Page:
Meet The Coach: Daniel Lynn
1. Can you summarize for us your career path and how you came to be an Agile coach?
My career path was a bit winding. I started programming as a kid and that led me into early jobs writing software - mostly continuing education software for universities and government agencies. Eventually, I set software development aside to spend a few years working in data center operations. However, a number of projects in what we would now call DevOps brought me back to development.
Building software that automates datacenter automation can be hectic and about this time, our team started learning about Scrum as a way to put some sense and order around our work. I very quickly came to love working on Scrum projects and our team began adopting XP practices and ideas from other parts of agile. As the team grew, I began managing teams of developers and testers and it gave me a whole new perspective on what it takes to deliver great software.
After eight years at that company, felt like it was time to expand my understanding of how other companies work, so I started working contracts as a project manager, scrum master, or agile coach. During that time I got to meet Brad and Richard, other coaches at agile42. I talked to coaches from other companies too, but something about the agile42 approach really resonated with me.
So, here I am a year into my journey with agile42 and I couldn’t be happier. I get to join our clients for a really exciting time in their organization and I’m constantly encountering new and exciting challenges.
2. What are your 3 tips for Agile managers?
i. Trust your team. The best managers I’ve worked with know that their team is great. They never have to question if the team will do good work and their role is to make sure the team has what they need.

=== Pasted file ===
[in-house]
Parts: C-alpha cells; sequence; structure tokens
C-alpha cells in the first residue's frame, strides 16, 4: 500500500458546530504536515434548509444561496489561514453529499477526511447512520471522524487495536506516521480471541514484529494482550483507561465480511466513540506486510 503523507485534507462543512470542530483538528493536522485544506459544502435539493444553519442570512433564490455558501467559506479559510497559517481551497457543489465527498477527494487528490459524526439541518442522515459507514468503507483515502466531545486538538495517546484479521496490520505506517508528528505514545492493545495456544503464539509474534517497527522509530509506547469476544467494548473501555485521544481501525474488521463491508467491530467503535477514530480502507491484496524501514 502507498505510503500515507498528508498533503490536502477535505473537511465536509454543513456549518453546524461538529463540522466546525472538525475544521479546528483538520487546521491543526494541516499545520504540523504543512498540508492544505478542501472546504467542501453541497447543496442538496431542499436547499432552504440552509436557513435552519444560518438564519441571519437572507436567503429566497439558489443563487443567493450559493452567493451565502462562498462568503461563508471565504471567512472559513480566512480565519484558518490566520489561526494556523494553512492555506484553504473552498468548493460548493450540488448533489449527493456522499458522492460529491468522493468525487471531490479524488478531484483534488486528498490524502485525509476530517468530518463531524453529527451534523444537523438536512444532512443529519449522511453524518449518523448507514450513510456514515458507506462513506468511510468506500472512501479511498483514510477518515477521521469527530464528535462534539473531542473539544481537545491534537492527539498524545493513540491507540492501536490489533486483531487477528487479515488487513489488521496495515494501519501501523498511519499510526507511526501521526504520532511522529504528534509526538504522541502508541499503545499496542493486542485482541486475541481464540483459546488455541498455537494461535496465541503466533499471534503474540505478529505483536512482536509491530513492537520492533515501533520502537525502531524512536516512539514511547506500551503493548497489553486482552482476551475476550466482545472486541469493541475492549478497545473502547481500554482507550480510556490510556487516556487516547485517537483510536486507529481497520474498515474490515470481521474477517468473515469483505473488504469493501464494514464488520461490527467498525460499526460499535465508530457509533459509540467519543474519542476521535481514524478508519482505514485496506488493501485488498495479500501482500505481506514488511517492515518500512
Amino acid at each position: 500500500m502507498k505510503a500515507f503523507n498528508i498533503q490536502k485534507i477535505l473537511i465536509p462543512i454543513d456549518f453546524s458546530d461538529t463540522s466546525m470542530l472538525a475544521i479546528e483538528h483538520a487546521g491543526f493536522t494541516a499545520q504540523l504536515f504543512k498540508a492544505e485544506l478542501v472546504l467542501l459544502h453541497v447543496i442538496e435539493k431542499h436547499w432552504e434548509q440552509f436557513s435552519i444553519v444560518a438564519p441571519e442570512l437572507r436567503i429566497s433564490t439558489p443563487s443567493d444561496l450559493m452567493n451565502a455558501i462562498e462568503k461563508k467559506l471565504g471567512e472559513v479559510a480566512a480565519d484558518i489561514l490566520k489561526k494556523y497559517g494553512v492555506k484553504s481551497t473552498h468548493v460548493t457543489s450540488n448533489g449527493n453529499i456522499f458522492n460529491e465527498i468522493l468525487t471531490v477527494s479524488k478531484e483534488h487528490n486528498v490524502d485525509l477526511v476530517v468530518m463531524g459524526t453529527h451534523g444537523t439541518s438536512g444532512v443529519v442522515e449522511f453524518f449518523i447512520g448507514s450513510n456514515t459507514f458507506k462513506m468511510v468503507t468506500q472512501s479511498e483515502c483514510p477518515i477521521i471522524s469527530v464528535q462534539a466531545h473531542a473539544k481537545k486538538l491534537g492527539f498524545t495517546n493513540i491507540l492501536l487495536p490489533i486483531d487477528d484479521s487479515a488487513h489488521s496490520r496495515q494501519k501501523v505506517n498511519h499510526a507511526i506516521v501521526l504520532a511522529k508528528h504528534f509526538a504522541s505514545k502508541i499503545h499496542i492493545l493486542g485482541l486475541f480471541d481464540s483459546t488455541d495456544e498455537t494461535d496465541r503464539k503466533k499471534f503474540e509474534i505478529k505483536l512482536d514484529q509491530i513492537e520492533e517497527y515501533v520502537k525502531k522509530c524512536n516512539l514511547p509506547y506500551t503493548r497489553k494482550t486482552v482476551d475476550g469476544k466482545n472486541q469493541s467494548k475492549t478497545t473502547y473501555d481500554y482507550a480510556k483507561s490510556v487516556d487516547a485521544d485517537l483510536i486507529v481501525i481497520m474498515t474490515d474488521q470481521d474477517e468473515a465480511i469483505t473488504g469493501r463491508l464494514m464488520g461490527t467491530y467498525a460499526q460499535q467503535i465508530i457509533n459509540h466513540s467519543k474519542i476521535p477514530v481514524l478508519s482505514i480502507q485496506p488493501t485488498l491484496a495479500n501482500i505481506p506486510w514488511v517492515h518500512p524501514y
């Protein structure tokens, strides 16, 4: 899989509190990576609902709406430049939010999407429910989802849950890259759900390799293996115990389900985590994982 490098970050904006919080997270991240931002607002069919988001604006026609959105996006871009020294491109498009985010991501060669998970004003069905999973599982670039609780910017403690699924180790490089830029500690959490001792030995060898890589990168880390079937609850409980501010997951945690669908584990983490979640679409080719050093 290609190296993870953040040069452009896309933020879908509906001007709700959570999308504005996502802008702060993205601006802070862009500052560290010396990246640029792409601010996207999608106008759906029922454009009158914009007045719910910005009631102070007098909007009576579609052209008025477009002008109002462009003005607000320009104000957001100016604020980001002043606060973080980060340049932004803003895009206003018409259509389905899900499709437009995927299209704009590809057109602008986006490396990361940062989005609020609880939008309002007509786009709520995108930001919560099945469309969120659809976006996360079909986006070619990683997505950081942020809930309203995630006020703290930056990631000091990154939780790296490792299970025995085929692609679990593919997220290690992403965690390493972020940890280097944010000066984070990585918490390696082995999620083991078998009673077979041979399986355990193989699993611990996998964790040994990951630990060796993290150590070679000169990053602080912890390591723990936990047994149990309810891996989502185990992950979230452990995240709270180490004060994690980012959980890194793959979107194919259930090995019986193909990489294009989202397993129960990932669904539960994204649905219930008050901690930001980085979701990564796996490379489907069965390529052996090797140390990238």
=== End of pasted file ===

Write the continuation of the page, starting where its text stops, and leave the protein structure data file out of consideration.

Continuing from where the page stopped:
ii. Grow your team. There’s a difference between allowing your team to continuously improve and joining them on the journey. Those teams where everyone is a top performer aren’t assembled, they’re cultivated.
iii. Get excited. When I first became a manager, I got some great guidance: You have to love watching other people succeed. If you approach working with others like a contract, then that’s how they’ll approach delivering work. If you are excited to work with them, they’ll be excited to deliver value.
3. What is the main inspiration for what you do?
I could say that it’s getting to see teams succeed where they may have been struggling before, but it’s more than that. If it was just teams not meeting a deadline and then they do meet it, coaching would get boring pretty fast. What’s really amazing to me and gets me excited is how they succeed. I get to watch teams come up with innovative solutions to problems that could have never come about in traditional big-design approaches.
4. What have you seen lately that is interesting and new in the world of Agile?
Oddly enough, some of the most interesting things I’m seeing in Agile aren’t that new. I’m seeing more of a return to core concepts and principles. After a period that saw a lot of effort go into understanding how to scale Agile and how to account for edge cases, it seems like people are circling back to some of the original ideas about Agile being a better way to create great products and strengthening those ideals in all of the practices that have come about over the past decade or so.
5. What is your favorite non-fiction book and why?
I’d be hard-pressed to pick a favorite, but one that I don’t think is on many people’s reading list in the Agile community is Blue Ocean Strategy by W. Chan Kin and Renee Mauborgne. It was one of the first books that I read that keyed in on understanding the real needs and behaviors of your target users and focused on that as being the center of effective business strategies.